In December of 2003, I received the tragic news that Kate Finn died of orthorexia.

Kate was a wonderful woman who contacted me just prior to the publication of Health Food Junkies and influenced my writing of it. Later, she gave media interviews about orthorexia, and posted an article on discussing her recovery from it. Sadly, this recovery was not as complete as she hoped, and she died of heart failure brought on by orthorexia-induced starvation.

In her article, Kate tells of a time when doctors diagnosed her with anorexia. She resisted the diagnosis and their recommended treatment. It just didn’t seem to fit. She wasn’t afraid of being fat. She didn’t want to be thin. She just wanted to eat healthy food.

Nonetheless, she brought her weight down so low she ultimately died from it.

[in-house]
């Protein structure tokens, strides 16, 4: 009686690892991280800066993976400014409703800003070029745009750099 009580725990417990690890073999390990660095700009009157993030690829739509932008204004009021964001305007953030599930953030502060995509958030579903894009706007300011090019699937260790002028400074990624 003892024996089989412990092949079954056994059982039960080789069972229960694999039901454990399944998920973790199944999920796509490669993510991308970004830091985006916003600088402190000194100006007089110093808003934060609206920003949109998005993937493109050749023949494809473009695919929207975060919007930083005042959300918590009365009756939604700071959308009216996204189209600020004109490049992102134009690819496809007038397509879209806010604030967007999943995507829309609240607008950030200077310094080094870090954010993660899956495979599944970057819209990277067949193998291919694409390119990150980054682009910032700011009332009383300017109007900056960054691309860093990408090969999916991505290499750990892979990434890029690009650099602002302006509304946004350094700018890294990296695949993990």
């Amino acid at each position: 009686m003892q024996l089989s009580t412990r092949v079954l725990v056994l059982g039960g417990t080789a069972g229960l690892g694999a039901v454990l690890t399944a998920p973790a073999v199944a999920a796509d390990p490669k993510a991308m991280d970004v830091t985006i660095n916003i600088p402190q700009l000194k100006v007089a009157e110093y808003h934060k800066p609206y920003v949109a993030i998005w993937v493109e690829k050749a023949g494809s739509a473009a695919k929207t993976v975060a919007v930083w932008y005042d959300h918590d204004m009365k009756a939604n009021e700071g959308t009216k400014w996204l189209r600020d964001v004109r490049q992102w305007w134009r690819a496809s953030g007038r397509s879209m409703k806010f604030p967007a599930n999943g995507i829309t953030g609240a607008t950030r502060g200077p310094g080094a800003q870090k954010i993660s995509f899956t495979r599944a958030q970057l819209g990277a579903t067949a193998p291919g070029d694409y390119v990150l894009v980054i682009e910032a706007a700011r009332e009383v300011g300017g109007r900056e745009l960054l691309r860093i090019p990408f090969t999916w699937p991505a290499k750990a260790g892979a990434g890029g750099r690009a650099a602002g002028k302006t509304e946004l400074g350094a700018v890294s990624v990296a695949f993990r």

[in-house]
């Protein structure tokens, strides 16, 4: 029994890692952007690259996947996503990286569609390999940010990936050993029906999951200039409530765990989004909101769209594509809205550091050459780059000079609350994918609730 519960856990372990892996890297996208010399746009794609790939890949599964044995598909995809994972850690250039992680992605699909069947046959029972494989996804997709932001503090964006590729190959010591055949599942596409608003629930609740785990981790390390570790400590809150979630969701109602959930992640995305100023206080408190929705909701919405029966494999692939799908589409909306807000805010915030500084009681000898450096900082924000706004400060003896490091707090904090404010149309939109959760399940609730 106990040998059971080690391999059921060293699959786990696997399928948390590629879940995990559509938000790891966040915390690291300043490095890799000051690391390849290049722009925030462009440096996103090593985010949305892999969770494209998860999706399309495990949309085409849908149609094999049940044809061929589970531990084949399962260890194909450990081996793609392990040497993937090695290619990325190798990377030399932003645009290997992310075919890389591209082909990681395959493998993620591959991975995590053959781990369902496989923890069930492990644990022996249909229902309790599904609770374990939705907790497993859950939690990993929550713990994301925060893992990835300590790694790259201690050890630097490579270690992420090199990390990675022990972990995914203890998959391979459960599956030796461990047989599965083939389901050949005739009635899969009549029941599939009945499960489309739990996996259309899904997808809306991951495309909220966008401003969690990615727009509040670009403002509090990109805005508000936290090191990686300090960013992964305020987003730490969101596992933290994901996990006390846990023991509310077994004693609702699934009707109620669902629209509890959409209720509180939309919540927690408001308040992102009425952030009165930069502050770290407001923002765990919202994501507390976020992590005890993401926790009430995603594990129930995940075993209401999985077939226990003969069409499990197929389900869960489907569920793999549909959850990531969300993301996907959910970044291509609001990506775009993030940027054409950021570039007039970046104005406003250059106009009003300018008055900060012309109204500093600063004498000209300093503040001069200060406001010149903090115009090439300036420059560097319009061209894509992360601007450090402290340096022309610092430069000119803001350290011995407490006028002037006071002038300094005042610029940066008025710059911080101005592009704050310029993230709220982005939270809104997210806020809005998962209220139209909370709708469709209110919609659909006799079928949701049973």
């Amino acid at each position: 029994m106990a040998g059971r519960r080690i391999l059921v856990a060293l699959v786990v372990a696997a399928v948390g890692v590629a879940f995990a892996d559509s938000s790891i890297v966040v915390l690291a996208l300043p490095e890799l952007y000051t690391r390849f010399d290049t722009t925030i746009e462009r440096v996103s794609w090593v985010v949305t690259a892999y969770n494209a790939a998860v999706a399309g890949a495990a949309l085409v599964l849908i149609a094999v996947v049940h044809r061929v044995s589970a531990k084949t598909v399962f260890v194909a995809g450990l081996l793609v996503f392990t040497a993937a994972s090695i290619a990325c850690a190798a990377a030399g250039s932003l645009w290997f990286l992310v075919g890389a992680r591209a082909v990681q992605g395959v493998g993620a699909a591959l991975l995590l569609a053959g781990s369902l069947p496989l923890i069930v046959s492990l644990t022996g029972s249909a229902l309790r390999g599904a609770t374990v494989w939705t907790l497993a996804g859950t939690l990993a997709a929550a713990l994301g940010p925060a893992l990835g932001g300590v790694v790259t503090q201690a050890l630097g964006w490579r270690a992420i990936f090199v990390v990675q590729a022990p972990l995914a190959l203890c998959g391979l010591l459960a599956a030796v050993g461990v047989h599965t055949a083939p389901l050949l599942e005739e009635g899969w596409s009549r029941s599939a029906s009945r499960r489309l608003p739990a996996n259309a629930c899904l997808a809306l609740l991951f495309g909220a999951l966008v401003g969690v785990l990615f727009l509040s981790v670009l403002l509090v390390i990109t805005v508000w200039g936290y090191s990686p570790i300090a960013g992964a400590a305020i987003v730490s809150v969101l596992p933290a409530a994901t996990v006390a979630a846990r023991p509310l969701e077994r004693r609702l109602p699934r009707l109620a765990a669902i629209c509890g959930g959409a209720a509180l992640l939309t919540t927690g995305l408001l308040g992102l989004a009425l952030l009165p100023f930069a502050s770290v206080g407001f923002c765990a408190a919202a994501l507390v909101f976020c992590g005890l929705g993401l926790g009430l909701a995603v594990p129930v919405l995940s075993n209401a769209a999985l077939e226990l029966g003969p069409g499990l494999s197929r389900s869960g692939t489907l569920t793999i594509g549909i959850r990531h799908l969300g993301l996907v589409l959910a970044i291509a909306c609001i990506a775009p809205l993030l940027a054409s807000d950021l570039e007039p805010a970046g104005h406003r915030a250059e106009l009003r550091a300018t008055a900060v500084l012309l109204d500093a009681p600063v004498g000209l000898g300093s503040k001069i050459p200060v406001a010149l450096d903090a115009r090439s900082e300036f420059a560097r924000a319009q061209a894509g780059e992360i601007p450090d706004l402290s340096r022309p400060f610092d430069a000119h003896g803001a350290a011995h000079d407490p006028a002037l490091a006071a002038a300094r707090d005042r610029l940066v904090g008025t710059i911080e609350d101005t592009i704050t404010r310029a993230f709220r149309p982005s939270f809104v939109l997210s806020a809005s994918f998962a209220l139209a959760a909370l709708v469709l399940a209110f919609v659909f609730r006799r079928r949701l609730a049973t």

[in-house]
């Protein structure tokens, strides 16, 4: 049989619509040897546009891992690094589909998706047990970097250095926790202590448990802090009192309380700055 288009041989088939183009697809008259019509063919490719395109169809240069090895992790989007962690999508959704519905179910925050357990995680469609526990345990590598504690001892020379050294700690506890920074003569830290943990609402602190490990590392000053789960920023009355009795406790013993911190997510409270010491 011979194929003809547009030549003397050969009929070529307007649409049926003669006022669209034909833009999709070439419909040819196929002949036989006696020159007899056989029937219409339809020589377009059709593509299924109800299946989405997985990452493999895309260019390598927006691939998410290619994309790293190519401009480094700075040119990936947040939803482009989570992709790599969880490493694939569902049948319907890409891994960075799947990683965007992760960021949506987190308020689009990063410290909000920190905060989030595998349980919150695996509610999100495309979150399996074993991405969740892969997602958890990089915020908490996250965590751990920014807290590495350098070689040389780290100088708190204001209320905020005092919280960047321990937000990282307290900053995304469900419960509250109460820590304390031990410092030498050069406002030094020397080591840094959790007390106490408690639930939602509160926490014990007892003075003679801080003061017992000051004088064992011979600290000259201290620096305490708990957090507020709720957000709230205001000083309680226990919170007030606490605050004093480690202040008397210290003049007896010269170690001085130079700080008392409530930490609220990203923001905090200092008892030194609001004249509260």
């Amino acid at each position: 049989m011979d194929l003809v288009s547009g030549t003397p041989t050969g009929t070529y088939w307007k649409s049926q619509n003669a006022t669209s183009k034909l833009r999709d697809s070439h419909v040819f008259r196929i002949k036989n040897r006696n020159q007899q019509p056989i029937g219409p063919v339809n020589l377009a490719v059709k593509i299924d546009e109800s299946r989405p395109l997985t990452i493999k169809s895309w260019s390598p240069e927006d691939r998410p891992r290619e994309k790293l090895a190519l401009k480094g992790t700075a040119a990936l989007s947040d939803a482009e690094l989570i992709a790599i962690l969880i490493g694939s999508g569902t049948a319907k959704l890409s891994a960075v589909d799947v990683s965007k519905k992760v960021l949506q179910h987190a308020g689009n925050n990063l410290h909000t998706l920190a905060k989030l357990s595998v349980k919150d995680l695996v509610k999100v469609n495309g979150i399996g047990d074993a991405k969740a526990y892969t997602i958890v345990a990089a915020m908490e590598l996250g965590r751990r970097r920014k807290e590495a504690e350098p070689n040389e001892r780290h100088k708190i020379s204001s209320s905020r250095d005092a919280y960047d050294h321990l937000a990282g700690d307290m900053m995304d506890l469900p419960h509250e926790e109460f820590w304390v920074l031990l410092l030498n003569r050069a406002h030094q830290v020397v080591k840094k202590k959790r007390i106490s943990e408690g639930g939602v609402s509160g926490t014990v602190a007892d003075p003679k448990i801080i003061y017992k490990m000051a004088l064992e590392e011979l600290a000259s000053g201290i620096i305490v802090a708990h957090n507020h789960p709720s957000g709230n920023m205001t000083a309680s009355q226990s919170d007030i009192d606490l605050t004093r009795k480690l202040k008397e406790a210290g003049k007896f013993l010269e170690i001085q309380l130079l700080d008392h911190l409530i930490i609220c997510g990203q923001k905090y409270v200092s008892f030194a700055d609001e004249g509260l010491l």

Most often, orthorexia is merely a source of psychological distress, not a physical danger. However, emaciation is common among followers of certain health food diets, such raw foodism, and this can at times reach the extremes seen in anorexia nervosa. Such “anorexic orthorexia” is just as dangerous as anorexia. However, the underlying motivation is quite different. While an anorexic wants to lose weight, an orthorexic wants to feel pure, healthy and natural. Eating disorder specialists may fail to understand this distinction, leading to a disconnect between orthorexic and physician.
Whatever the motivation, there’s nothing healthy and natural about starving yourself to death! If you’re obsessed with healthy diet, and yet people tell you that you are seriously underweight, please take Kate’s story to heart. You may not be anorexic in the ordinary sense, and yet what you have may kill you.

If you feel any of this applies to you, please seek help from an eating disorders specialist. Since the time of Kate’s death, the concept of orthorexia has become much better known. In addition, you can bring the information on this site to their attention.

Steven Bratman, M.D.